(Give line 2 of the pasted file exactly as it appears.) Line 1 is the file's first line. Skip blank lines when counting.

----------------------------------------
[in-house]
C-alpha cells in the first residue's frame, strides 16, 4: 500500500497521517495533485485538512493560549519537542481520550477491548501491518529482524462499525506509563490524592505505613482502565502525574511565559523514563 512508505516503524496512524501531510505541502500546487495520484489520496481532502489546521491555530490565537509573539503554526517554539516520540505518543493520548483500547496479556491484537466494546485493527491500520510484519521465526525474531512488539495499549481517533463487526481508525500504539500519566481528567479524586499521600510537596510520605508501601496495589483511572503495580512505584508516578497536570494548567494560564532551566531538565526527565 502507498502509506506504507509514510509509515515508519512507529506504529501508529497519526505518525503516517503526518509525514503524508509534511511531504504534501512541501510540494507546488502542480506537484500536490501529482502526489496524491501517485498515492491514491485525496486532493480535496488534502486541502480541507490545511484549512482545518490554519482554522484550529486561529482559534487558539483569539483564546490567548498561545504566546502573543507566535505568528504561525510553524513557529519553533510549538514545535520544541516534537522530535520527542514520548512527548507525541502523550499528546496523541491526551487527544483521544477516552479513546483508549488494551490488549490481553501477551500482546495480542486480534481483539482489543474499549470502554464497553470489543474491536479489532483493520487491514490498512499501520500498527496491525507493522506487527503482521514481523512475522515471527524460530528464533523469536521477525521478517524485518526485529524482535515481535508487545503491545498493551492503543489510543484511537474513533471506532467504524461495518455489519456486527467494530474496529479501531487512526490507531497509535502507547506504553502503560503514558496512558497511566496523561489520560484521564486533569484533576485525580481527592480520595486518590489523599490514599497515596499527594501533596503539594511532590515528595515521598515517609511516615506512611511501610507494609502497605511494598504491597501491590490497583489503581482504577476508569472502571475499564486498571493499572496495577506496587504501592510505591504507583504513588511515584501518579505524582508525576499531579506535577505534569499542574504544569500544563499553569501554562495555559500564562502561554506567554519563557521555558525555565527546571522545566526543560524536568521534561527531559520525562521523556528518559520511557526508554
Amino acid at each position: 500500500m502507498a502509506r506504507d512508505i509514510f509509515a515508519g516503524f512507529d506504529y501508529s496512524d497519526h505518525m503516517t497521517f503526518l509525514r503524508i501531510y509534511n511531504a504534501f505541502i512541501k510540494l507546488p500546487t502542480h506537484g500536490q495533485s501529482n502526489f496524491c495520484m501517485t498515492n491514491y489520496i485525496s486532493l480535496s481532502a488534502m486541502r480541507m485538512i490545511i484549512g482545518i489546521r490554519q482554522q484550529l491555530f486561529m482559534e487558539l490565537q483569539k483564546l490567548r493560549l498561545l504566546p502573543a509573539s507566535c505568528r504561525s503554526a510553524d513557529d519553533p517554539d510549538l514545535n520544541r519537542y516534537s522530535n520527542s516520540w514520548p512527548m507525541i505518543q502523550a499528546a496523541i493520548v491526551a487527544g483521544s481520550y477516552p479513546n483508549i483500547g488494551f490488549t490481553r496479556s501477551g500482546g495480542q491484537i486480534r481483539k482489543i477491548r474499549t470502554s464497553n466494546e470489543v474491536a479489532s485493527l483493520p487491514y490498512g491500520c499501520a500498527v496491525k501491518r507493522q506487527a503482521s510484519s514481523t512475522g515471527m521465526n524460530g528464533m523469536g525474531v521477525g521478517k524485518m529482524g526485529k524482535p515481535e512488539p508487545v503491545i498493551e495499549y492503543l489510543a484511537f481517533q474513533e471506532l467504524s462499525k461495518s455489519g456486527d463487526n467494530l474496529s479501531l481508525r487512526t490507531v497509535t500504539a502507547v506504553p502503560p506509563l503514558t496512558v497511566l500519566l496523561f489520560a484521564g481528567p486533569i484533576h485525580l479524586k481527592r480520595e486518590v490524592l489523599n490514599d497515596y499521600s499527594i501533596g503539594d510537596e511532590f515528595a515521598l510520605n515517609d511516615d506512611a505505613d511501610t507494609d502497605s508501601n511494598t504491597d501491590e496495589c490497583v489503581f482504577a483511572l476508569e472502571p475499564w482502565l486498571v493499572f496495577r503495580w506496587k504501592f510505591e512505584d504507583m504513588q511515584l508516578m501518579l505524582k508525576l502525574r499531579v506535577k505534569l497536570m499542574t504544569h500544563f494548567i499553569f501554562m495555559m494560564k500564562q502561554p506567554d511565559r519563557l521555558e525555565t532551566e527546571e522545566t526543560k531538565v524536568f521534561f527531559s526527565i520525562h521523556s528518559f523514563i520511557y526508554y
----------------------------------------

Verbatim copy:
C-alpha cells in the first residue's frame, strides 16, 4: 500500500497521517495533485485538512493560549519537542481520550477491548501491518529482524462499525506509563490524592505505613482502565502525574511565559523514563 512508505516503524496512524501531510505541502500546487495520484489520496481532502489546521491555530490565537509573539503554526517554539516520540505518543493520548483500547496479556491484537466494546485493527491500520510484519521465526525474531512488539495499549481517533463487526481508525500504539500519566481528567479524586499521600510537596510520605508501601496495589483511572503495580512505584508516578497536570494548567494560564532551566531538565526527565 502507498502509506506504507509514510509509515515508519512507529506504529501508529497519526505518525503516517503526518509525514503524508509534511511531504504534501512541501510540494507546488502542480506537484500536490501529482502526489496524491501517485498515492491514491485525496486532493480535496488534502486541502480541507490545511484549512482545518490554519482554522484550529486561529482559534487558539483569539483564546490567548498561545504566546502573543507566535505568528504561525510553524513557529519553533510549538514545535520544541516534537522530535520527542514520548512527548507525541502523550499528546496523541491526551487527544483521544477516552479513546483508549488494551490488549490481553501477551500482546495480542486480534481483539482489543474499549470502554464497553470489543474491536479489532483493520487491514490498512499501520500498527496491525507493522506487527503482521514481523512475522515471527524460530528464533523469536521477525521478517524485518526485529524482535515481535508487545503491545498493551492503543489510543484511537474513533471506532467504524461495518455489519456486527467494530474496529479501531487512526490507531497509535502507547506504553502503560503514558496512558497511566496523561489520560484521564486533569484533576485525580481527592480520595486518590489523599490514599497515596499527594501533596503539594511532590515528595515521598515517609511516615506512611511501610507494609502497605511494598504491597501491590490497583489503581482504577476508569472502571475499564486498571493499572496495577506496587504501592510505591504507583504513588511515584501518579505524582508525576499531579506535577505534569499542574504544569500544563499553569501554562495555559500564562502561554506567554519563557521555558525555565527546571522545566526543560524536568521534561527531559520525562521523556528518559520511557526508554